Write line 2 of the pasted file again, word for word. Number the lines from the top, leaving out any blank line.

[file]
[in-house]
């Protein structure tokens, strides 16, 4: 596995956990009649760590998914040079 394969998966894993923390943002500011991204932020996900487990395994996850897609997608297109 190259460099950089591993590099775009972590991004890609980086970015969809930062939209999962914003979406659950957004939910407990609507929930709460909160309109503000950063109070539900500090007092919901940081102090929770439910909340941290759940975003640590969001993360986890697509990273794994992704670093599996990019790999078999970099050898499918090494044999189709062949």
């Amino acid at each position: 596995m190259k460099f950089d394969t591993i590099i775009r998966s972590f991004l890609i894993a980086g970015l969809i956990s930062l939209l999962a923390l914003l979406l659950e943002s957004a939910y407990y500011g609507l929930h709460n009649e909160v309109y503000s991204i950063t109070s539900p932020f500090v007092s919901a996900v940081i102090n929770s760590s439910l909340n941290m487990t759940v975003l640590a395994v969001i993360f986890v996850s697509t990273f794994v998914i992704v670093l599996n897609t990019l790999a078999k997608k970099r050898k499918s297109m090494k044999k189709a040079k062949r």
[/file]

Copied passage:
């Protein structure tokens, strides 16, 4: 596995956990009649760590998914040079 394969998966894993923390943002500011991204932020996900487990395994996850897609997608297109 190259460099950089591993590099775009972590991004890609980086970015969809930062939209999962914003979406659950957004939910407990609507929930709460909160309109503000950063109070539900500090007092919901940081102090929770439910909340941290759940975003640590969001993360986890697509990273794994992704670093599996990019790999078999970099050898499918090494044999189709062949």